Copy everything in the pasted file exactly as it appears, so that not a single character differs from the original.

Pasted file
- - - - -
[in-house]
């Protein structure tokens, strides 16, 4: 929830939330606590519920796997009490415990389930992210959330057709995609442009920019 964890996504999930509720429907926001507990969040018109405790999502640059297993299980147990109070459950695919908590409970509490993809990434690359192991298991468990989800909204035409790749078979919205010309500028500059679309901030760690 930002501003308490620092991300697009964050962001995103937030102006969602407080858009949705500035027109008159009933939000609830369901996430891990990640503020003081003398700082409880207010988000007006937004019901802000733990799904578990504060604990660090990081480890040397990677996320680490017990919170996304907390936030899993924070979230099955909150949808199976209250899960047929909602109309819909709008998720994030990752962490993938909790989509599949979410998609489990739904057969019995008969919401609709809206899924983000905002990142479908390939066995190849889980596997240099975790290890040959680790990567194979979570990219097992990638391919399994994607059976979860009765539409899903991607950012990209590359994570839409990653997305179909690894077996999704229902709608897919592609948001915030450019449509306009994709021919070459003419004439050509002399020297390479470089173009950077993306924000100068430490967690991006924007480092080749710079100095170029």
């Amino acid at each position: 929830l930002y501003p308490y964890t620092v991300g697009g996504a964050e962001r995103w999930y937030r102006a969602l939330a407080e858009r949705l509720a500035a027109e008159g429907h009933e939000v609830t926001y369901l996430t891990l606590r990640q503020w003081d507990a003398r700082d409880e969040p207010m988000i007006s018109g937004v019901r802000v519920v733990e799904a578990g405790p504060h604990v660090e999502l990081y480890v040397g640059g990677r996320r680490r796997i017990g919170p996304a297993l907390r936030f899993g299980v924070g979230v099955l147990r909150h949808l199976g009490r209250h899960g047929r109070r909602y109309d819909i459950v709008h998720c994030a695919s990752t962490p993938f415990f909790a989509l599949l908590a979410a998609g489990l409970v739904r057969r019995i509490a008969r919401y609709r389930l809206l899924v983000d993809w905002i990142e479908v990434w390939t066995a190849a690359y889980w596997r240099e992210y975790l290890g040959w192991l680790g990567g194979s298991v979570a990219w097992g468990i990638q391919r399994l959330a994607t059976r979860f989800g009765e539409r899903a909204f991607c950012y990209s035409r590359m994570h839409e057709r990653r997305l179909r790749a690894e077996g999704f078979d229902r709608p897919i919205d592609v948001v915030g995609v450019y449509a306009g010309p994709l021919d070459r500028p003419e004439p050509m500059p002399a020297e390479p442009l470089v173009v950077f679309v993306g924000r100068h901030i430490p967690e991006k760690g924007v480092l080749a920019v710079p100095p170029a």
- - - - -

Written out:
[in-house]
């Protein structure tokens, strides 16, 4: 929830939330606590519920796997009490415990389930992210959330057709995609442009920019 964890996504999930509720429907926001507990969040018109405790999502640059297993299980147990109070459950695919908590409970509490993809990434690359192991298991468990989800909204035409790749078979919205010309500028500059679309901030760690 930002501003308490620092991300697009964050962001995103937030102006969602407080858009949705500035027109008159009933939000609830369901996430891990990640503020003081003398700082409880207010988000007006937004019901802000733990799904578990504060604990660090990081480890040397990677996320680490017990919170996304907390936030899993924070979230099955909150949808199976209250899960047929909602109309819909709008998720994030990752962490993938909790989509599949979410998609489990739904057969019995008969919401609709809206899924983000905002990142479908390939066995190849889980596997240099975790290890040959680790990567194979979570990219097992990638391919399994994607059976979860009765539409899903991607950012990209590359994570839409990653997305179909690894077996999704229902709608897919592609948001915030450019449509306009994709021919070459003419004439050509002399020297390479470089173009950077993306924000100068430490967690991006924007480092080749710079100095170029």
């Amino acid at each position: 929830l930002y501003p308490y964890t620092v991300g697009g996504a964050e962001r995103w999930y937030r102006a969602l939330a407080e858009r949705l509720a500035a027109e008159g429907h009933e939000v609830t926001y369901l996430t891990l606590r990640q503020w003081d507990a003398r700082d409880e969040p207010m988000i007006s018109g937004v019901r802000v519920v733990e799904a578990g405790p504060h604990v660090e999502l990081y480890v040397g640059g990677r996320r680490r796997i017990g919170p996304a297993l907390r936030f899993g299980v924070g979230v099955l147990r909150h949808l199976g009490r209250h899960g047929r109070r909602y109309d819909i459950v709008h998720c994030a695919s990752t962490p993938f415990f909790a989509l599949l908590a979410a998609g489990l409970v739904r057969r019995i509490a008969r919401y609709r389930l809206l899924v983000d993809w905002i990142e479908v990434w390939t066995a190849a690359y889980w596997r240099e992210y975790l290890g040959w192991l680790g990567g194979s298991v979570a990219w097992g468990i990638q391919r399994l959330a994607t059976r979860f989800g009765e539409r899903a909204f991607c950012y990209s035409r590359m994570h839409e057709r990653r997305l179909r790749a690894e077996g999704f078979d229902r709608p897919i919205d592609v948001v915030g995609v450019y449509a306009g010309p994709l021919d070459r500028p003419e004439p050509m500059p002399a020297e390479p442009l470089v173009v950077f679309v993306g924000r100068h901030i430490p967690e991006k760690g924007v480092l080749a920019v710079p100095p170029a």